I need to start this post with a confession, because it might (partially) enlighten everyone–about me.
My father was adopted. One summer I was at his mother’s house for an afternoon and she took it upon herself to tell me about my natural birth grandparents. The tricky part is that what I remember her saying isn’t the actual truth. She either told me incorrect information OR I ‘misheard’ her. Either way, I left her house that weekend thinking I was half Jewish.
I laboured under that misunderstanding well into my twenties. After her death my father and his (both genetic and adopted) brother decided to find their birth family. Once we were up against a large group of people–all of whom swore they were of Welsh decent, some of whom were Presbyterian ministers–I realised I was wrong.
There went years of study into Judaica. There went my Hebrew lessons, the classes I had with a Rabbi in college. All of it.
Except for one thing. I remain stubbornly close to Judaism and Judaic causes. Even though I had no blood ties to the faith, I’m still enamoured of its traditions and practices. There’s a stubborn and elegant beauty about Judaism which no other religion can claim. Threads of bright meaning are woven into every action–small and large. The poetry inside even the most simple ritual can break your heart. It’s a religion worth dying for. And many have.
To this day I am fiercely protective of Judaism, even though I’ve stayed with my original Christian faith.
It angers me how much anti-Semetic anti-Judaic attitude is pervasive in the Christian church. I know what we believe and how we believe it fits historically into the Jewish religion.
That doesn’t mean we need to go around saying things that imply that the Jews are dullards who just haven’t cottoned on yet.
That’s what I took from large portions of this post over at Slarti’s place. He’s talking about having a Bar Mitzvah for his 13-year-old son. (How that would be accomplished without the boy being called to the front of the congregation to read a portion of Torah in perfect Hebrew I do not know.) I think, basically, he wants a coming-of-age ceremony and doesn’t like some of the others out there. Hey, I read Roots and I wouldn’t want my son to go through that particular right of passage. Of all of the male “today you are a man” ceremonies, the Judaic one is certainly the best. Possibly because it involves a test of wits and devotion–things I personally prize more than brawn and athleticism.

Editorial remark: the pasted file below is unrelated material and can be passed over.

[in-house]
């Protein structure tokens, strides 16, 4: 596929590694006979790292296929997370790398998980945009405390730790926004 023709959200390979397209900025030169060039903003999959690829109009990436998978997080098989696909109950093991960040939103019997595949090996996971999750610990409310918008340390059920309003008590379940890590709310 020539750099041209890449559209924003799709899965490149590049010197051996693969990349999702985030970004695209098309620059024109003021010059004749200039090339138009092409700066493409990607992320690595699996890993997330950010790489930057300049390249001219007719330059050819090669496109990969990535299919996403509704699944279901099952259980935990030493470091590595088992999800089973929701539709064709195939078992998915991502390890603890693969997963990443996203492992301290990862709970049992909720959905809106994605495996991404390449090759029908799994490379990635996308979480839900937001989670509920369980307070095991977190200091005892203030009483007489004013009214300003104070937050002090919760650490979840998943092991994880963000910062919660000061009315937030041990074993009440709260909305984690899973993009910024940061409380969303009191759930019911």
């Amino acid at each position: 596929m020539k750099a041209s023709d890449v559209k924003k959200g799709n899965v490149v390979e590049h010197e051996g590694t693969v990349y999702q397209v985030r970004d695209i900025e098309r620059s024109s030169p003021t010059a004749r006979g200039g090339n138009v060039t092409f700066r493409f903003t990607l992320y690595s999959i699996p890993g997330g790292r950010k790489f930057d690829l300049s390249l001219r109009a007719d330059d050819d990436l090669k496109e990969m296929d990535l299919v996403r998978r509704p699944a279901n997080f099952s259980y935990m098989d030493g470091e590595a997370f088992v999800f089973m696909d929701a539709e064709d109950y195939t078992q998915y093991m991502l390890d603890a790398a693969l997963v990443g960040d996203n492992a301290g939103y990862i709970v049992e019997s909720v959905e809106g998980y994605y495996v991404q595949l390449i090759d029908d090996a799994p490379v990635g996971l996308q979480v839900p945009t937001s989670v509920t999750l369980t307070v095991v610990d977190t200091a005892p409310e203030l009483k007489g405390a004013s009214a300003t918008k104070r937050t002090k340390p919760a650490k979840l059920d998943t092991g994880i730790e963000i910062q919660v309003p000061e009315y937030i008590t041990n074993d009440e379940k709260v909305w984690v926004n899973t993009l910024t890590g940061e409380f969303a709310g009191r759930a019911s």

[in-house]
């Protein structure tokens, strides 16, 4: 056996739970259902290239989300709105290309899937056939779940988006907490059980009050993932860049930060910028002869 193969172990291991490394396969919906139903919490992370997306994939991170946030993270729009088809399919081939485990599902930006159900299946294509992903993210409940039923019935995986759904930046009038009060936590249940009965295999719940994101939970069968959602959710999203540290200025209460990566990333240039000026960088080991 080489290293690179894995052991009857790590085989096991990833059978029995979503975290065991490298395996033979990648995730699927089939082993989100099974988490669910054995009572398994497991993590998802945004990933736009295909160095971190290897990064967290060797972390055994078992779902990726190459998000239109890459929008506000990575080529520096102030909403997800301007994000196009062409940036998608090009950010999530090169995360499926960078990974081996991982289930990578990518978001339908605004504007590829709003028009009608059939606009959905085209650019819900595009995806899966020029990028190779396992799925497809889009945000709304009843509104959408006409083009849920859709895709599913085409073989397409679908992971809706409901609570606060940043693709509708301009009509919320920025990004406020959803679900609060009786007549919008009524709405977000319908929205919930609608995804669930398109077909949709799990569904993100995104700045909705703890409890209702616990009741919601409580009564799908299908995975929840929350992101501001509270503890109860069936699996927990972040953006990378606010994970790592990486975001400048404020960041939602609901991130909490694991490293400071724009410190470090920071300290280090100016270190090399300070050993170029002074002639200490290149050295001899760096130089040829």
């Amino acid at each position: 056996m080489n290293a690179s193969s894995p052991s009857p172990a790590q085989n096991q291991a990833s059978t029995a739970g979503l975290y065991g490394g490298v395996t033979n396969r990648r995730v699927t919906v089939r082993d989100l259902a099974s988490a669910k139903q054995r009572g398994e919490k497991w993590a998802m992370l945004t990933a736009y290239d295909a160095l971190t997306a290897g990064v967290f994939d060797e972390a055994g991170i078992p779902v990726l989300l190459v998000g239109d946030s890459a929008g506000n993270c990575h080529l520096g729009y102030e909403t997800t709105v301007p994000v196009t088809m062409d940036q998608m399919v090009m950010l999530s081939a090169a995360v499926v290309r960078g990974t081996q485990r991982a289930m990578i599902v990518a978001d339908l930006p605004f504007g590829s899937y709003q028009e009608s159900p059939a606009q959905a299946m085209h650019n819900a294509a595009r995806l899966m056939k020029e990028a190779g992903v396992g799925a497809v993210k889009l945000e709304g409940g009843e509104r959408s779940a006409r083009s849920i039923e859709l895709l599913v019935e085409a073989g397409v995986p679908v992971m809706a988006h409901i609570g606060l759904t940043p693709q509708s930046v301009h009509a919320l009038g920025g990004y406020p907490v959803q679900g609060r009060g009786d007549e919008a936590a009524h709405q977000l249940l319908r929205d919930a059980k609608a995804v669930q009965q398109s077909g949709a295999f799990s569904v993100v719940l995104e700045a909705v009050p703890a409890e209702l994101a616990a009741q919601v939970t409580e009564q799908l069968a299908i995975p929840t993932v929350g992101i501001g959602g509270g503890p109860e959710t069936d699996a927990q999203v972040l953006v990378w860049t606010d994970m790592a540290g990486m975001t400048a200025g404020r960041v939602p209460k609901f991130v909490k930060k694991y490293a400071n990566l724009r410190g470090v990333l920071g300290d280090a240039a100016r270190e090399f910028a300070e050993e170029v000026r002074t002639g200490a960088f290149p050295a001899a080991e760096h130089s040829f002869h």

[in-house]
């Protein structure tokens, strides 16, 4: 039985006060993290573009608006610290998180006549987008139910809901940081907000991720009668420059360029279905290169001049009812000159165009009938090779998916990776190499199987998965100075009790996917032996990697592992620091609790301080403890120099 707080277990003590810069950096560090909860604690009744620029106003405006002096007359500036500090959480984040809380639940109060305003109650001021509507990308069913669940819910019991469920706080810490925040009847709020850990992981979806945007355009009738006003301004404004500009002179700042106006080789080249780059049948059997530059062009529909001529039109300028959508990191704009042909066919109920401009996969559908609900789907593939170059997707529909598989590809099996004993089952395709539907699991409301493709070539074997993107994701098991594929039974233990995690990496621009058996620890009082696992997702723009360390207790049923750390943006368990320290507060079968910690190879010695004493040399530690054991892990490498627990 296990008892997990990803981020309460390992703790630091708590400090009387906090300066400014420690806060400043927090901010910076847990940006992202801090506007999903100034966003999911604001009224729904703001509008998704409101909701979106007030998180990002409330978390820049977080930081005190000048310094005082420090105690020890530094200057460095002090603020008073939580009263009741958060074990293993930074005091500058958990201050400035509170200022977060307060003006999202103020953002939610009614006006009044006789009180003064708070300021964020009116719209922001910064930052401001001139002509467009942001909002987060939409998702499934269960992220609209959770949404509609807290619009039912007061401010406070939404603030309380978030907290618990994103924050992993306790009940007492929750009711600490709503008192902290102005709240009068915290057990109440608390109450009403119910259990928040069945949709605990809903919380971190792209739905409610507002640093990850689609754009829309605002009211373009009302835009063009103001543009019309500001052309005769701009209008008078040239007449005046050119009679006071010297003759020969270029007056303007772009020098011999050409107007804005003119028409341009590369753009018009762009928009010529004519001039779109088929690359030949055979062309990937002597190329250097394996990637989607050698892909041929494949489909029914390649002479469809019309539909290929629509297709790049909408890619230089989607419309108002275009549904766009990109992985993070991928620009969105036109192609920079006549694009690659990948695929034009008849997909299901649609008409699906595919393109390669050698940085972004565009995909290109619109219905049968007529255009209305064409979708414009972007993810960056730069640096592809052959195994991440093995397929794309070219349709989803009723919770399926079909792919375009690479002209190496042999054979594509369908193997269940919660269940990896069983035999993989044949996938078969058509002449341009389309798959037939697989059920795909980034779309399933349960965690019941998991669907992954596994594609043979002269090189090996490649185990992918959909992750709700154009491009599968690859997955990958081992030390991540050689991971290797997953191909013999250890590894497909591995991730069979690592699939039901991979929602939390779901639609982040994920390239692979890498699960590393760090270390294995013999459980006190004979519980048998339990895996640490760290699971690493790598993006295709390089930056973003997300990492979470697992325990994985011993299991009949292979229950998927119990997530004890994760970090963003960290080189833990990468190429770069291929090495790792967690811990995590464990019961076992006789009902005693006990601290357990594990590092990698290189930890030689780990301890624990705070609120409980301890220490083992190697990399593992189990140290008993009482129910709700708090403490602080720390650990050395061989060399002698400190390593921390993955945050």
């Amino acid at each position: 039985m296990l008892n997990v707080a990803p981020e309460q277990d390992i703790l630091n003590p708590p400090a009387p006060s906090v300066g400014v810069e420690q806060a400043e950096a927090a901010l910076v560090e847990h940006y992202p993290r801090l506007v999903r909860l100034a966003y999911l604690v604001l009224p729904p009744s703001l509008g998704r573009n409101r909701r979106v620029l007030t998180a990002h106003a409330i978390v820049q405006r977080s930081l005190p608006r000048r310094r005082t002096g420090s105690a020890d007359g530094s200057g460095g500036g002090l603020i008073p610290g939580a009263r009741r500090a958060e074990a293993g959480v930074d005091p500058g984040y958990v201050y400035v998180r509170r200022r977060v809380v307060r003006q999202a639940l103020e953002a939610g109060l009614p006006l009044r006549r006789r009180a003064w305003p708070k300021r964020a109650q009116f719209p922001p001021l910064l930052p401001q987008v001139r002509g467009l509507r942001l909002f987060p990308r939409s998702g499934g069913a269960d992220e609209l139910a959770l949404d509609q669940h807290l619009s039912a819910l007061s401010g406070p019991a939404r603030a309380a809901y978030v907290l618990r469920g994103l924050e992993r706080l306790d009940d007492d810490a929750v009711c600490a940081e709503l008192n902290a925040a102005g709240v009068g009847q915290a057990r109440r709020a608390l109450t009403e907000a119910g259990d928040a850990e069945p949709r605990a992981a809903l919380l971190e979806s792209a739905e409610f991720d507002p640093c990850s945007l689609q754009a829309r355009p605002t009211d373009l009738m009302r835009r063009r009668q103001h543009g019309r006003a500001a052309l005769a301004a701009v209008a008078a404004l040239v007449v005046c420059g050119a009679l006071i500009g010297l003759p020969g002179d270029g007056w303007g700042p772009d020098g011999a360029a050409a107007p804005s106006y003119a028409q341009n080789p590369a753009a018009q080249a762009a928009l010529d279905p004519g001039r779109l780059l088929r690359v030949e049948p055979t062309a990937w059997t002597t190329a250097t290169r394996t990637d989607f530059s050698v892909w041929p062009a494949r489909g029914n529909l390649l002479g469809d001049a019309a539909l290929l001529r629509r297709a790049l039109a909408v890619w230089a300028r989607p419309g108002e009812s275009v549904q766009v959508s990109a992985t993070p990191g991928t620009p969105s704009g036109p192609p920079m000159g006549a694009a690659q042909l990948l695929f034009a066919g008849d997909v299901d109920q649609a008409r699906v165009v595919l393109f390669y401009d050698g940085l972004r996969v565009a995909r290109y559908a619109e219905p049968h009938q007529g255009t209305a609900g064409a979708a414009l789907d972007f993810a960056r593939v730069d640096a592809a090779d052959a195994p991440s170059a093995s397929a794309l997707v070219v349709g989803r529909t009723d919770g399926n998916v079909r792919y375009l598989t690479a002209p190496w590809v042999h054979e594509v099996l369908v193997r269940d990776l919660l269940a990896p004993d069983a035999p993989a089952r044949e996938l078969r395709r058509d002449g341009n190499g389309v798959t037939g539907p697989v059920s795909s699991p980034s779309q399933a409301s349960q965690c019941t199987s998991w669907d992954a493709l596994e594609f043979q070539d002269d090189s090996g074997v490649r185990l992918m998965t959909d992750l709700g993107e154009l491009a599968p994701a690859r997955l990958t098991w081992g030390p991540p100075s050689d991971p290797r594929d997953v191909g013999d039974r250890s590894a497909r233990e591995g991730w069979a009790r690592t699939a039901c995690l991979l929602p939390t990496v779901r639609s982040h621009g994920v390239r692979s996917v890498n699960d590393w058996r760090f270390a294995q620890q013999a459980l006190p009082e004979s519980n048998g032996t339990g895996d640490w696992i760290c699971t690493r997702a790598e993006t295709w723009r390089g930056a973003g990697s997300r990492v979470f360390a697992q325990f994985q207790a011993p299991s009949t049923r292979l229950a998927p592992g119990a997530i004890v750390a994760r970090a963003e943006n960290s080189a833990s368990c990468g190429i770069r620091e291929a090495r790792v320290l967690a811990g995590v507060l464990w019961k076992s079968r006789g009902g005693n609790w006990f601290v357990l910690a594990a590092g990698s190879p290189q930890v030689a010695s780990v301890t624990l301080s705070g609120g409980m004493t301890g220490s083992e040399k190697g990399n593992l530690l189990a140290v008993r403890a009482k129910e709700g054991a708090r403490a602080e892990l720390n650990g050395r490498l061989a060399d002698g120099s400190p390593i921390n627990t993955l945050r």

But Slarti, in his attempt to describe what he wants for his son does something I see over and over again in the Church.
OK, not a Bar Mitzvah, exactly; we aren’t Jewish, and a central tenet of our religion holds that he will not be a “Son of the Law” – he will instead one day be freed from the law. Yet, as with so many things, we can find the roots of “right” ways to do things in the Jewish religious traditions.
I told him several days ago at his blog that I found that startlingly anti-Semetic. He asked me to explain further so here we are.
[In reviewing this post in the context of his anger, I’m henceforth changing “anti-Semetic” to “anti-Judaic” as it is a more accurate descriptor. ]
It’s anti-Semetic anti-Judaic because it holds Judaism up as the lesser faith. The faith from which his son is “freed”. In fact, in so saying that his son will be “freed” from the Law, Slarti misinterprets (or omits entirely) Jesus’ words in Matthew 5:17:
Do not think that I have come to abolish the Law or the Prophets; I have not come to abolish them but to fulfill them.”
I’ve heard countless teachers in the Christian church make the same interpretation Slarti made. The assumption that we are “free” from the law. I maintain that if Jesus is the fulfillment of the law (as Christians believe) than we are doubly enmeshed in the law. Yes, there are observances which our belief in Jesus casts into a different meaning. That doesn’t meant that observance of the law or the rituals arising from the law are wrong or unnecessary.
And it doesn’t mean that Christianity can continually characterise Judaism as it’s half-witted younger brother who just doesn’t get the truth, man.
Obviously there are key differences between Christianity and Judaism which would give anyone pause. They are not the same religion at all; even though Christianity in its early days was a breakaway Jewish sect it certainly has enough miles on it to be fully separate at this point. But I still maintain that Judaism is a faith with true beauty and integrity and cannot be dismissed so lightly as though it were the worn-out husk of the fruit of Christianity.